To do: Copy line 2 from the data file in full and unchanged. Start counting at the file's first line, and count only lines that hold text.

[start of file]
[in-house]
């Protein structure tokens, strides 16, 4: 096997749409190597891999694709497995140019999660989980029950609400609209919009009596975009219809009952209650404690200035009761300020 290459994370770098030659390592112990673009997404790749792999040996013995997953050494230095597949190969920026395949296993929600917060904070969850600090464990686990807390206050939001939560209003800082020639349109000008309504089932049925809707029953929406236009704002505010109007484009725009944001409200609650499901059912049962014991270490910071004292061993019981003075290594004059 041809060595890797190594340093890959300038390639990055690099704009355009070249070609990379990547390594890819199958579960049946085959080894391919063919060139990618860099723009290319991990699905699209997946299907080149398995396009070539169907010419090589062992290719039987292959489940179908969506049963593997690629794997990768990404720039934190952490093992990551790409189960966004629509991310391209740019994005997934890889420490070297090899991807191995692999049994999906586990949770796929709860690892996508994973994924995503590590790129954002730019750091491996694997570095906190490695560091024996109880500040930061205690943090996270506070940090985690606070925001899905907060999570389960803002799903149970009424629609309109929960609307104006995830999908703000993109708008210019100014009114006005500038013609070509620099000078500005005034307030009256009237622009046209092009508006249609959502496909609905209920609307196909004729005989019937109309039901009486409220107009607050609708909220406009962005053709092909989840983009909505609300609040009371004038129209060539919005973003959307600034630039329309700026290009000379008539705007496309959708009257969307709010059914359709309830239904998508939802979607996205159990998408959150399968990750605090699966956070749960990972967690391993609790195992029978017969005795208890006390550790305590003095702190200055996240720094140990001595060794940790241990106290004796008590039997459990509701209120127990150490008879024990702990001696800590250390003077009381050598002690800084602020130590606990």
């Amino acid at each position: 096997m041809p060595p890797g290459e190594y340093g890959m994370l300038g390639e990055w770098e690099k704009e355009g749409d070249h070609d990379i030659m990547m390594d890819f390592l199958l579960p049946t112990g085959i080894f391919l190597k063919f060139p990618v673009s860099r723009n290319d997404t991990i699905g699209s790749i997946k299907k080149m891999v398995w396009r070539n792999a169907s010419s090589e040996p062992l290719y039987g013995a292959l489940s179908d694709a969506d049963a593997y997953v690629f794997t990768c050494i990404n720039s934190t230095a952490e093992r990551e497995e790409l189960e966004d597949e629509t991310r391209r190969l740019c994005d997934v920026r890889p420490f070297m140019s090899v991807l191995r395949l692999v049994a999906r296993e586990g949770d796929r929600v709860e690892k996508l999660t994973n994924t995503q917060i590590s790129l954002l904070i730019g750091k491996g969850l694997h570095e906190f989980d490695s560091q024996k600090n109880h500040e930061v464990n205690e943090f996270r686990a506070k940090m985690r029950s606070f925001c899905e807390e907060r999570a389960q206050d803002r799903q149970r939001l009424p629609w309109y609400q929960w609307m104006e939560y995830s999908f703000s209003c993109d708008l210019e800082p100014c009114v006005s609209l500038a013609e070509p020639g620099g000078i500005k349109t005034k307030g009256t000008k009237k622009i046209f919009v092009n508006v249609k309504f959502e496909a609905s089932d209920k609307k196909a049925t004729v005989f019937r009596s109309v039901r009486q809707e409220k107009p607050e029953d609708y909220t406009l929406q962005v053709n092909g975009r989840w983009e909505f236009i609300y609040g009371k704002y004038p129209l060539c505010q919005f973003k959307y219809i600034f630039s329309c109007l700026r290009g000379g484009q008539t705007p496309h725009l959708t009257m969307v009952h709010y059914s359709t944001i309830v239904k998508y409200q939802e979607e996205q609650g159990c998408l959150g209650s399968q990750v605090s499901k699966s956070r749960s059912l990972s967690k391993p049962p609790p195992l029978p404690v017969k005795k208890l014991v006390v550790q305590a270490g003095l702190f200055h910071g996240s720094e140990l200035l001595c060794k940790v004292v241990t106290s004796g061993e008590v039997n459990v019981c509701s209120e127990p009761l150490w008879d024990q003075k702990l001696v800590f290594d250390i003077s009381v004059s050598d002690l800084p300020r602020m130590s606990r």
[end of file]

């Protein structure tokens, strides 16, 4: 096997749409190597891999694709497995140019999660989980029950609400609209919009009596975009219809009952209650404690200035009761300020 290459994370770098030659390592112990673009997404790749792999040996013995997953050494230095597949190969920026395949296993929600917060904070969850600090464990686990807390206050939001939560209003800082020639349109000008309504089932049925809707029953929406236009704002505010109007484009725009944001409200609650499901059912049962014991270490910071004292061993019981003075290594004059 041809060595890797190594340093890959300038390639990055690099704009355009070249070609990379990547390594890819199958579960049946085959080894391919063919060139990618860099723009290319991990699905699209997946299907080149398995396009070539169907010419090589062992290719039987292959489940179908969506049963593997690629794997990768990404720039934190952490093992990551790409189960966004629509991310391209740019994005997934890889420490070297090899991807191995692999049994999906586990949770796929709860690892996508994973994924995503590590790129954002730019750091491996694997570095906190490695560091024996109880500040930061205690943090996270506070940090985690606070925001899905907060999570389960803002799903149970009424629609309109929960609307104006995830999908703000993109708008210019100014009114006005500038013609070509620099000078500005005034307030009256009237622009046209092009508006249609959502496909609905209920609307196909004729005989019937109309039901009486409220107009607050609708909220406009962005053709092909989840983009909505609300609040009371004038129209060539919005973003959307600034630039329309700026290009000379008539705007496309959708009257969307709010059914359709309830239904998508939802979607996205159990998408959150399968990750605090699966956070749960990972967690391993609790195992029978017969005795208890006390550790305590003095702190200055996240720094140990001595060794940790241990106290004796008590039997459990509701209120127990150490008879024990702990001696800590250390003077009381050598002690800084602020130590606990």